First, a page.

The Guardian, Kevin McCarra: “For a man unfamiliar with these parts Carlo Ancelotti’s sense of etiquette was exquisite. There was a great sporting event in progress at The Oval and Chelsea were self-effacing. The bashfulness, of course, did not prevent them from winning to maintain a perfect record in these early days of the Premier League season.”
Daily Telegraph, Henry Winter: “It was a lovely Sunday afternoon for a Thames cruise and Chelsea certainly enjoyed themselves here. The sky was blue and so were most of the moves. Carlo Ancelotti’s players had loads of space to spread out and express themselves. Didier Drogba and Nicolas Anelka scored while John Terry and Ricardo Carvalho were so untroubled they could have got a barbecue going.”
The Times, Oliver Kay: “In terms of euphoria and intensity, the celebrations could not begin to match those down the Embankment and over the river at the Brit Oval, but, as a glorious afternoon turned to a balmy evening in London, there was a growing feeling in the pubs around Craven Cottage, too, that this might be 2005 all over again.”
The Independent, Sam Wallace: “Sometimes it is the power of Didier Drogba that wins Chelsea games, sometimes it is his pace. Yesterday, Fulham just seemed to capitulate on the basis of his reputation alone. This was the old warhorse at his very best, sweeping aside a defence, winning a game, all on his own.”
Official Chelsea FC Website: “Chelsea continued where we left off at Sunderland – with a performance of dominant possession and excellent movement. Didier Drogba and Nicolas Anelka scored the goals.”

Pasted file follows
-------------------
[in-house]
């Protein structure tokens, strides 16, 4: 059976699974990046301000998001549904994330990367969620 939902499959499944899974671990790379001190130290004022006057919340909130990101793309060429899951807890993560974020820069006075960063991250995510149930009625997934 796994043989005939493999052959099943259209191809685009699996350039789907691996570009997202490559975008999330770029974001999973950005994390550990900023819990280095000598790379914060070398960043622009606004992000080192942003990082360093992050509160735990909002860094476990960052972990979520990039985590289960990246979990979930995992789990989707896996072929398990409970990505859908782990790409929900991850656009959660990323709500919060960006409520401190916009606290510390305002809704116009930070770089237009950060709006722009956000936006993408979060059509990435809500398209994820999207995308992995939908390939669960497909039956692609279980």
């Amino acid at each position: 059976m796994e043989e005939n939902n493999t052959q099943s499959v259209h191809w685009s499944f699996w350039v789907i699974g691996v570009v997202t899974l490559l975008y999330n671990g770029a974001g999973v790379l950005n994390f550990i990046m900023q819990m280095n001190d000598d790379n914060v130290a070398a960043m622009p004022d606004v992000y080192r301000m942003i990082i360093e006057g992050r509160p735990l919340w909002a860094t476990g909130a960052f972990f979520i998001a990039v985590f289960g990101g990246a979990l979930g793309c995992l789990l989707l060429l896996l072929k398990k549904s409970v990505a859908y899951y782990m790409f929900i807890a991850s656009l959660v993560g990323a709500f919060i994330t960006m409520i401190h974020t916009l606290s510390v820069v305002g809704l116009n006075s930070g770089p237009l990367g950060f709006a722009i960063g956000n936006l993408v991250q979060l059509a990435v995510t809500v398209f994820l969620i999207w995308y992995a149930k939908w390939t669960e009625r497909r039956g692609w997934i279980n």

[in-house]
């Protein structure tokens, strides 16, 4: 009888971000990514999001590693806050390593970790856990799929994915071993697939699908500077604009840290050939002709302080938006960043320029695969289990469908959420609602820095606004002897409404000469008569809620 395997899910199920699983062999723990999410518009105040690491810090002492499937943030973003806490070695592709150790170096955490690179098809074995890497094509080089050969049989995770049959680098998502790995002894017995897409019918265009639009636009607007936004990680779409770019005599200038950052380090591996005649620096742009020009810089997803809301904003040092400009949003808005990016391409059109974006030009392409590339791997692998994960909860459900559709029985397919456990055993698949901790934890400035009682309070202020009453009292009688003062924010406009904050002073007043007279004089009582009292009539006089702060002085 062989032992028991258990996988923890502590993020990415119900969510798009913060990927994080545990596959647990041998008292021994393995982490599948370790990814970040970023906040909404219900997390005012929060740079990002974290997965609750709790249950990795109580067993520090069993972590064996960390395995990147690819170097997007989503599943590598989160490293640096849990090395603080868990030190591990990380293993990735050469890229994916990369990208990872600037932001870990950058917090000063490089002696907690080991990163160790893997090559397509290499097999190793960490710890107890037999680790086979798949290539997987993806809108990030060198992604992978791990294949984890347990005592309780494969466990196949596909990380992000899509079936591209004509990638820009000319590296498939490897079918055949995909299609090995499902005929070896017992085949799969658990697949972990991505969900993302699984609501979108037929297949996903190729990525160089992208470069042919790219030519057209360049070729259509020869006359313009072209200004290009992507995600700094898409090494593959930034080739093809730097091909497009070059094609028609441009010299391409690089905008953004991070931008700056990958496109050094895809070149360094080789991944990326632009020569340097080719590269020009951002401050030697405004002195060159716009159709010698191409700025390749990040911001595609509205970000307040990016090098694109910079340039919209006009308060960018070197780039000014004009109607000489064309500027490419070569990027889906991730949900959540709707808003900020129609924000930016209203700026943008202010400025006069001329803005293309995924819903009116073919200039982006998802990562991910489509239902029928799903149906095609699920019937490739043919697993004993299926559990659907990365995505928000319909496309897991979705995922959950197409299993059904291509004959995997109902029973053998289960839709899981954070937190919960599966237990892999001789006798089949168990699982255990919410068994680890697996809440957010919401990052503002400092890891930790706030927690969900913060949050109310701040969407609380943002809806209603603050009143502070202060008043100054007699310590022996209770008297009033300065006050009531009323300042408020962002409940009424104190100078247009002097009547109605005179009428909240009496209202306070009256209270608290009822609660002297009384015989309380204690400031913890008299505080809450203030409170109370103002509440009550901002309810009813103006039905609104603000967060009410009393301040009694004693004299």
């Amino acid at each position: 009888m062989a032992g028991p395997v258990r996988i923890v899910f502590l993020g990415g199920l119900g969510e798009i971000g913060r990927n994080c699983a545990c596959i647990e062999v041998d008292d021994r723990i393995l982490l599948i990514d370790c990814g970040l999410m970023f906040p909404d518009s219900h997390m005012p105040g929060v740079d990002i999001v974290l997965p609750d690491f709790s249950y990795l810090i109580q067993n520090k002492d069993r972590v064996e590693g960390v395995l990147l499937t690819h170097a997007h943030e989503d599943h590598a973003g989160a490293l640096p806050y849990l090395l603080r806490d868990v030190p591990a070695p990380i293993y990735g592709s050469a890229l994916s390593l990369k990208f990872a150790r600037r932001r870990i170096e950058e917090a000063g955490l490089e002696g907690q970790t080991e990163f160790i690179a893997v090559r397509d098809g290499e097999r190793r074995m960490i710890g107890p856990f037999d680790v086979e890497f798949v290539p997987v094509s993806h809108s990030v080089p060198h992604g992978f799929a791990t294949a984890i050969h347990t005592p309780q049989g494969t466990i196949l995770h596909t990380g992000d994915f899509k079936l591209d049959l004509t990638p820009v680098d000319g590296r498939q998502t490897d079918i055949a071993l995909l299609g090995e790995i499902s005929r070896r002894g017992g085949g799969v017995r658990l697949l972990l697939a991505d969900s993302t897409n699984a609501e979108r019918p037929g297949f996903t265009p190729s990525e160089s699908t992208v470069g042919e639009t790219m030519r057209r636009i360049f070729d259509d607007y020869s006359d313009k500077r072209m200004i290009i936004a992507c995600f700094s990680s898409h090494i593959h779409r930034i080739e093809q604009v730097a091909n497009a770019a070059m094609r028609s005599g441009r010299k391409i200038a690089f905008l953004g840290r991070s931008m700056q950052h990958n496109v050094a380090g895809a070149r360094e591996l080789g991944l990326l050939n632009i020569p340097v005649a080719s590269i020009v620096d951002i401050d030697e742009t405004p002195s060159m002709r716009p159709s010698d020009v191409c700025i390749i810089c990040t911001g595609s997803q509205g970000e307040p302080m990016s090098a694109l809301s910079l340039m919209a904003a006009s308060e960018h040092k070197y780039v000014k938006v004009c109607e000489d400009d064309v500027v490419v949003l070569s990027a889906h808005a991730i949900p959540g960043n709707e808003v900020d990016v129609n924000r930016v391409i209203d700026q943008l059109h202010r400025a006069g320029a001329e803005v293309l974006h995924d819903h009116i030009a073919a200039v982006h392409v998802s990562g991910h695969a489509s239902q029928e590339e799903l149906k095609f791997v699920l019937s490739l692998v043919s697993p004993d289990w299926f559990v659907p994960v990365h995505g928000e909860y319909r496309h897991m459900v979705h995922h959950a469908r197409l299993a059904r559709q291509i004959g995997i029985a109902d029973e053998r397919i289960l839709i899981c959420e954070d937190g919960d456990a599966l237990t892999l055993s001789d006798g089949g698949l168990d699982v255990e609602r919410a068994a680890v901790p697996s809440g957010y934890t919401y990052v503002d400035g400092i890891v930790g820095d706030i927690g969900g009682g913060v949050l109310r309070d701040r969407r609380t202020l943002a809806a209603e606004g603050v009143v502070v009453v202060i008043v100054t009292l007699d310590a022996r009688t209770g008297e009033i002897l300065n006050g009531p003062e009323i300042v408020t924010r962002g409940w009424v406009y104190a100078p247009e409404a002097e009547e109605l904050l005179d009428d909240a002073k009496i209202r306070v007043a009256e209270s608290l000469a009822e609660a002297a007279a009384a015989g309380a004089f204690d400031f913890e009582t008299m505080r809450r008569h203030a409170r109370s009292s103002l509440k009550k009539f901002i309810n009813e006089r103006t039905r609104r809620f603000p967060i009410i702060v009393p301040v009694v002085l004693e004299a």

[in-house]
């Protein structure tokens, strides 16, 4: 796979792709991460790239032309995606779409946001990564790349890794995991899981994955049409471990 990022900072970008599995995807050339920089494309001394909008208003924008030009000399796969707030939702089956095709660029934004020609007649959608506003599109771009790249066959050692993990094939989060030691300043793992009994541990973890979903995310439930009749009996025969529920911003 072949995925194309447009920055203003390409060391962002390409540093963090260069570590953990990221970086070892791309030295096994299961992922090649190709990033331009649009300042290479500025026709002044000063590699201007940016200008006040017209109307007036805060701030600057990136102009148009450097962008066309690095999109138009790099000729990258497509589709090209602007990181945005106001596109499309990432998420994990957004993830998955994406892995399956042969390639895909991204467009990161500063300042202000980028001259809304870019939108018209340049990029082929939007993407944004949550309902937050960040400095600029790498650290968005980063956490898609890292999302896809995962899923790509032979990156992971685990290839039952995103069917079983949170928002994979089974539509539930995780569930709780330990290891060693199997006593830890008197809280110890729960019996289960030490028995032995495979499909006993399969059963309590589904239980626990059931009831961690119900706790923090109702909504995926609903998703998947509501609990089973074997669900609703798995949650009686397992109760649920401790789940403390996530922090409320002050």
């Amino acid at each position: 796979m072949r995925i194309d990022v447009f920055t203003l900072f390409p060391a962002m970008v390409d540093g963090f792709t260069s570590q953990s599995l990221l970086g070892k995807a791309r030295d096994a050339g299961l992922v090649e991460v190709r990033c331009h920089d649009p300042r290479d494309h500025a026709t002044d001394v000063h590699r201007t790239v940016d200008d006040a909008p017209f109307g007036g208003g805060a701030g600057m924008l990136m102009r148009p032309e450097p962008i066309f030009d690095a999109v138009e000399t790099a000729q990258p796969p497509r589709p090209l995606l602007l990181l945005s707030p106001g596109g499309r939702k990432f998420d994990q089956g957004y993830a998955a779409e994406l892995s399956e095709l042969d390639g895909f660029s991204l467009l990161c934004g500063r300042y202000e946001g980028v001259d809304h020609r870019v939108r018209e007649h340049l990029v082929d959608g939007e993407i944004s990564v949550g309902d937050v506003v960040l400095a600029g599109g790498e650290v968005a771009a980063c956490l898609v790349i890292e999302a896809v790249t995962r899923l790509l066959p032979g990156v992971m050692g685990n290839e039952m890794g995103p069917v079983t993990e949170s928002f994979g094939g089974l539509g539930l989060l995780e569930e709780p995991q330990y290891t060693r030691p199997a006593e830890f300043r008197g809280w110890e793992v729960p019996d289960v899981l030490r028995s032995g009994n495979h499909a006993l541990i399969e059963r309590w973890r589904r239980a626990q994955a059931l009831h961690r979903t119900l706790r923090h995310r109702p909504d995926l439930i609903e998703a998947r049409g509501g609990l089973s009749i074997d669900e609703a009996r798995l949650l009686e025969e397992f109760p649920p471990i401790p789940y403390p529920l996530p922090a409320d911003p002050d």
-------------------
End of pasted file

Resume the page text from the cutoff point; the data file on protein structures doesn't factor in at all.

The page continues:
What a splendid Sunday of sport. I began it with a round of golf, much of which I spent listening to updates from the Oval via my iPhone and Test Match Special (to the irritation of at least one of my fellow golfers). Then it was on to the pub to watch the Ashes and today’s game. I was pleasantly smashed by 4 p.m., and I had one eye on the television showing the cricket throughout the 90 minutes. Fortunately for me, the game turned out to be a stroll in the park compared to last weekend’s emotional rollercoaster at the Bridge, and I don’t think I missed a great deal. One thing’s for sure, I’m going to have a hangover tomorrow. I doubt it’ll be as bad as Freddie Flintoff’s though.
Team news: squad rotation was the order of the day and Ancelotti made four changes to the the starting XI that beat Sunderland in midweek, with Carvalho, Mikel, Malouda and Anelka replacing Ivanovic, Essien, Deco and Kalou.